Summary: This message focuses on Paul’s statement that we are to "no longer be children" and what that implies for the believer.
I don’t wanna grow up, I’m a Toys R Us kid; there’s a million toys at Toys R Us that I can play with! From bikes to trains to video games it’s the biggest toy store there is! I don’t wanna grow up, ‘cause baby if I did, I wouldn’t be a Toys R Us kid.
I’m not exactly sure how I still remember that little advertising jingle from my childhood. Perhaps because I heard it over and over and over again. When I was a youngster, Toys R Us was the quintessential toy store, and their ads ran on TV almost incessantly. Or maybe I remember it so clearly because, for me, Toys R Us was some sort of an unattained desire; Toys R Us was for me like the Promised Land was for Moses—so close I could taste it. Just never quite got there. For, you see, while it was the most popular toy store, it was also the most expensive. Thus most of my playthings came from K-Mart or the dollar store (which, incidentally, had equally good stuff; but at the time, there was something unspeakably alluring about the ambience of that giant giraffe who ever beckoned me to come view his wares). But whatever the reason may be, that little song for that mega store is permanently etched in my brain cells. I’ll probably be humming it when I’m 90.
But as I was contemplating the actual lyrics of the ad, I came to realize they’re not entirely true. All this stuff about not wanting to grow up—that’s not really how most kids think. Go back with me for just a moment, back in time to when you were yourself a little boy or girl. What was the worst thing you could be called? A kid, of course! Most children can’t wait to get older, because grown-ups—in their perspective—have it so much better. I vividly recall at 9 or 10 years of age playing on my swing set with my nephew (who is four years younger than me) and discussing what it’d be like to get married, what I wanted to study in college, what my house was going to look like, et cetera. And after all, no one can tell a grown-up when to go to bed. No one can make a grown-up eat his vegetables. Grown-ups get to drive, they get to go where they want when they want, they can say whatever they choose—from a kid’s vantage point, adults seem to have it made in the shade. Of course, as an adult, I can look back and see what a grievous error it was to believe such a thing. Indeed, there are certain benefits to being a man—but being a kid was nice too. Still, many if not most children have it in their minds that adulthood is where it’s at—and eagerly anticipate growing up.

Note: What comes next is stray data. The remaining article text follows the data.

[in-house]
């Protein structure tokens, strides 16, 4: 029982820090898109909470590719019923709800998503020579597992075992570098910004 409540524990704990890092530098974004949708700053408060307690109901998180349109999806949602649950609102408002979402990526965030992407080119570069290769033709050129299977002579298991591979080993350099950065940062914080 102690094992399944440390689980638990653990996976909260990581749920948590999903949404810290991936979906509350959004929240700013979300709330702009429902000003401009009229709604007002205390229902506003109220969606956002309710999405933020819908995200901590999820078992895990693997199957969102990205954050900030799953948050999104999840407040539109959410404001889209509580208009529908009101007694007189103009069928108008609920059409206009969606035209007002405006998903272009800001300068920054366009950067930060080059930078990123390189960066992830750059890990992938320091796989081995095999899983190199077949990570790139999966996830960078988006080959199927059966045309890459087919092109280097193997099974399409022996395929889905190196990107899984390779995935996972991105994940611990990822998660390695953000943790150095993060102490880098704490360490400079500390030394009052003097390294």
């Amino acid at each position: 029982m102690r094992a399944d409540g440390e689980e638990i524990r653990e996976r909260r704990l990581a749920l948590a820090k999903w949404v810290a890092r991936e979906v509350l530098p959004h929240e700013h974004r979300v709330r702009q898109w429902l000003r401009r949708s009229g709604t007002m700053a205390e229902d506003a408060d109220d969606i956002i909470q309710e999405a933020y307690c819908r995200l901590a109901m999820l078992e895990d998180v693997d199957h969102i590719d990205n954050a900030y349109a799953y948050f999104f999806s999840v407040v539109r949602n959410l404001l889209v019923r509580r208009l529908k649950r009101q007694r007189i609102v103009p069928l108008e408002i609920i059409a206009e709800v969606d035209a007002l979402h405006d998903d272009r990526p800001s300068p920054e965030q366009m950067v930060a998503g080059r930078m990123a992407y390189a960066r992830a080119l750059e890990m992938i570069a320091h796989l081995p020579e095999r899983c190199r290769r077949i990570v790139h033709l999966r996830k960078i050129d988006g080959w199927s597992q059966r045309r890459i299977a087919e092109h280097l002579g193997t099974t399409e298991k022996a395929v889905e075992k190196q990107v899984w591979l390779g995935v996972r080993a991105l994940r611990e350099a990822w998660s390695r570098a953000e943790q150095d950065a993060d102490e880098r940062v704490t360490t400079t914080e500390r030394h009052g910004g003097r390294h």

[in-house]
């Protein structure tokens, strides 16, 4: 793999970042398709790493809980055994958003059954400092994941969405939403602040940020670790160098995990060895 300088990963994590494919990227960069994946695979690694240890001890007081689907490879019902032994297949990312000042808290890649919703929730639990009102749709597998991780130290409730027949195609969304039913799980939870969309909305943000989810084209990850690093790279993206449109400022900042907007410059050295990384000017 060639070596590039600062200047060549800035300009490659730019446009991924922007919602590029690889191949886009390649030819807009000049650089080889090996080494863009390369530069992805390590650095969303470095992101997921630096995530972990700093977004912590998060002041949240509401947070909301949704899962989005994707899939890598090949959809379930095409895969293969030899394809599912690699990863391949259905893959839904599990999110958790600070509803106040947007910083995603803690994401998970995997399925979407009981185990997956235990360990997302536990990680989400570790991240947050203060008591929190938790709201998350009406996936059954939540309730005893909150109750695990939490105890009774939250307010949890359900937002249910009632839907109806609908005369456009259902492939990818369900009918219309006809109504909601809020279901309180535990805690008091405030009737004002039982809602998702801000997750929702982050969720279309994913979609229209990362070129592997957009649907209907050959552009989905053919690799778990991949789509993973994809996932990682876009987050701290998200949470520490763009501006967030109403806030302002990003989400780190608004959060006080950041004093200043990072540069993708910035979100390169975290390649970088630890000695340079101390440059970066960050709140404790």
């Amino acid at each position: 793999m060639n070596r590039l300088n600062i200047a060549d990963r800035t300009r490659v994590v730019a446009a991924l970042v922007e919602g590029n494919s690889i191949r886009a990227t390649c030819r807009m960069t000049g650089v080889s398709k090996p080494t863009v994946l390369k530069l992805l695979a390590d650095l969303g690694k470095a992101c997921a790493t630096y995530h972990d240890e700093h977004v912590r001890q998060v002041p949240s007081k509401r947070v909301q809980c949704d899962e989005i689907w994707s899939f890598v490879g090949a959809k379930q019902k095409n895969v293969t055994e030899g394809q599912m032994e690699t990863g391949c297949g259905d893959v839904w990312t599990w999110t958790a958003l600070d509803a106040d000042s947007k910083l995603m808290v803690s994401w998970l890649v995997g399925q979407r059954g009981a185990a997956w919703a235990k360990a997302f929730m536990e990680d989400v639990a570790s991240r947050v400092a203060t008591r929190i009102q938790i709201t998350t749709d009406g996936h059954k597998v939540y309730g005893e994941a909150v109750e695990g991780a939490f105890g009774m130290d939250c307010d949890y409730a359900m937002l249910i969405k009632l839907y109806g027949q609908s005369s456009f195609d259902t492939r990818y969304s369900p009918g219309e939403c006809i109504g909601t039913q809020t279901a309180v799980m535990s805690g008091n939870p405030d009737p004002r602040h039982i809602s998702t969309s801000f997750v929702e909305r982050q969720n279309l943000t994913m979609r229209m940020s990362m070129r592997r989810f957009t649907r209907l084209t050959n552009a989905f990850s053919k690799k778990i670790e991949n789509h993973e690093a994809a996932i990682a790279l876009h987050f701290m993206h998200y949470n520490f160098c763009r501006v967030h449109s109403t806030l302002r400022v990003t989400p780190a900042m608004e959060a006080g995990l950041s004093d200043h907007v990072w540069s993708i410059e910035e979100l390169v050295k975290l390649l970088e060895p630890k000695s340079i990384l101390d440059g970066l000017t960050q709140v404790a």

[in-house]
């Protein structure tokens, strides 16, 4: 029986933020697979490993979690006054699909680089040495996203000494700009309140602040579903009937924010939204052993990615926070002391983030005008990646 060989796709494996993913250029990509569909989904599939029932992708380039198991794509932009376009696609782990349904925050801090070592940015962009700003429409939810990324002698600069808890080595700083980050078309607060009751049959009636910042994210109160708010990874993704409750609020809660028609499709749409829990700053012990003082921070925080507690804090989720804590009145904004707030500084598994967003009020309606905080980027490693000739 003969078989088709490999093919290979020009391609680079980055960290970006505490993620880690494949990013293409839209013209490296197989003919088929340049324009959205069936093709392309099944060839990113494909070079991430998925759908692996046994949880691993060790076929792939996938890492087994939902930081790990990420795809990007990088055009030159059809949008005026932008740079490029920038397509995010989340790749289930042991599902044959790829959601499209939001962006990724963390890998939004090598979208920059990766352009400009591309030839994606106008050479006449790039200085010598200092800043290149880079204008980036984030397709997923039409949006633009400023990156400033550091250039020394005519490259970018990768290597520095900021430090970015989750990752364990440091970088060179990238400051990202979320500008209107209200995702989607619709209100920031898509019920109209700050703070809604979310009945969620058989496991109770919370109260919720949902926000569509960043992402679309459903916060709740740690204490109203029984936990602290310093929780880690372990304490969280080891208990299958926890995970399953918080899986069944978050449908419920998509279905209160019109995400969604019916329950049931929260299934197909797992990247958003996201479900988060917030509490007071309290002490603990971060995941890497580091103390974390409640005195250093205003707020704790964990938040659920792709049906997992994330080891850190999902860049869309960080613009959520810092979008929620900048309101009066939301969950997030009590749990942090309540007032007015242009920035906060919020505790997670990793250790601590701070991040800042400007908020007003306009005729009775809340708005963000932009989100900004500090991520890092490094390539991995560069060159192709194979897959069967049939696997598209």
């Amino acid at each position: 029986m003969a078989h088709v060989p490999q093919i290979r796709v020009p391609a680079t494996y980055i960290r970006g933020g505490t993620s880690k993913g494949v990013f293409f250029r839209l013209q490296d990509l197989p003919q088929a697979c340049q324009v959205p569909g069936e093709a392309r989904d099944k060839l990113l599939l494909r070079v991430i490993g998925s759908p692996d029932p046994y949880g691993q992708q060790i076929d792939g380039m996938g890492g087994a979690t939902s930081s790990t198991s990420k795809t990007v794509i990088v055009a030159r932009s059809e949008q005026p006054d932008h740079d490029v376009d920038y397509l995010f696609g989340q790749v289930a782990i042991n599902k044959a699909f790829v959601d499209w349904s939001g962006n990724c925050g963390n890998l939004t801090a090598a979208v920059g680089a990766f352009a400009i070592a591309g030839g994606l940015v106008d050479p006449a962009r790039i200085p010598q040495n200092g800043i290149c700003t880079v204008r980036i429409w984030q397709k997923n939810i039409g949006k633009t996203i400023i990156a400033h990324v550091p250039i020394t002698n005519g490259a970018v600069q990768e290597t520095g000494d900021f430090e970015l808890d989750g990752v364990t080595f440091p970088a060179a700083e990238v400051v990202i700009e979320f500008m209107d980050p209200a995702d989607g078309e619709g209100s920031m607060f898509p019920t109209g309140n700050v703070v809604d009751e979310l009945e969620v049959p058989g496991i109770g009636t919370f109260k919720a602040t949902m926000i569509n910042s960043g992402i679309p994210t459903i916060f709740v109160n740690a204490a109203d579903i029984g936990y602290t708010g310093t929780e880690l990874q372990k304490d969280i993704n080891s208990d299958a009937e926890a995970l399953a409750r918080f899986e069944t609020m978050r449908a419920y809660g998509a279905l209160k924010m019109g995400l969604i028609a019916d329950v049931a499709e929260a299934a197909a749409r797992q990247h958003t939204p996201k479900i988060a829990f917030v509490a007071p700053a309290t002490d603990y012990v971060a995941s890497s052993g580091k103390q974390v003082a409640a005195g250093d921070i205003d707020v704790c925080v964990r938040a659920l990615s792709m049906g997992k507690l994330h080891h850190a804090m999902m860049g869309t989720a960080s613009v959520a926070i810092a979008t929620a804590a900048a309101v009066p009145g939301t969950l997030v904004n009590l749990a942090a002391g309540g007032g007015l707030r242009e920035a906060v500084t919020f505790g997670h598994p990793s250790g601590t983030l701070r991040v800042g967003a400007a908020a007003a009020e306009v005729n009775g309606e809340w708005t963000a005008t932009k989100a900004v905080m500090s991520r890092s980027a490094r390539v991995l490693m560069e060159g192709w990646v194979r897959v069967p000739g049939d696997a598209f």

And, in the natural realm, we all do grow up. We age, and as we do so (under normal circumstances) we get bigger. Our bodies change and develop. We gain skills and abilities. We increase in knowledge. In short, we mature. Well, hopefully we do. Because truthfully, maturity—a word that conveys a sense of well-roundedness or completeness—doesn’t always accompany the physical aging process. Everyone advances in years, but it takes some folks longer to advance in their level of maturation.
This is so because the body’s developmental stages have been ordered and set into motion by God himself. They are innate, meaning that we don’t have to do anything to trigger them or bring them about. They’re going to occur without our assistance, and sometimes whether we like it or not. Such changes are quite difficult to speed up or slow down, and generally fall in line at relatively predictable times.
However, maturity outside of the physical alterations that occur—learning to live, act, and think responsibly in a way appropriate to one’s age and station in life—is something that must be consciously developed and sustained. It’s not something inherent. It’s something that each individual must endeavor to practice. This is why we, at times, see very mature 13-year-olds and (conversely) immature 40-year-olds. Maturity is more about personal resolve than it is about biological or natural tendencies.
And when I ponder Paul’s letter to the Ephesian church, I notice that much of what he says to the believers there is concerned with their personal resolve—with their intentional efforts to maintain upright and holy lives. In the beginning of this morning’s passage, he exhorts them to “lead a life worthy of the calling with which [they] have been called”; in the chapters preceding this one, the apostle has expounded upon what it means to live in a manner that is considered godly—in a manner that exemplifies a Christ-like character. And he continues to offer such explanations here. To me, this suggests that Paul was entirely concerned with followers of Christ not just talking a good talk; he demanded they walk a good walk as well.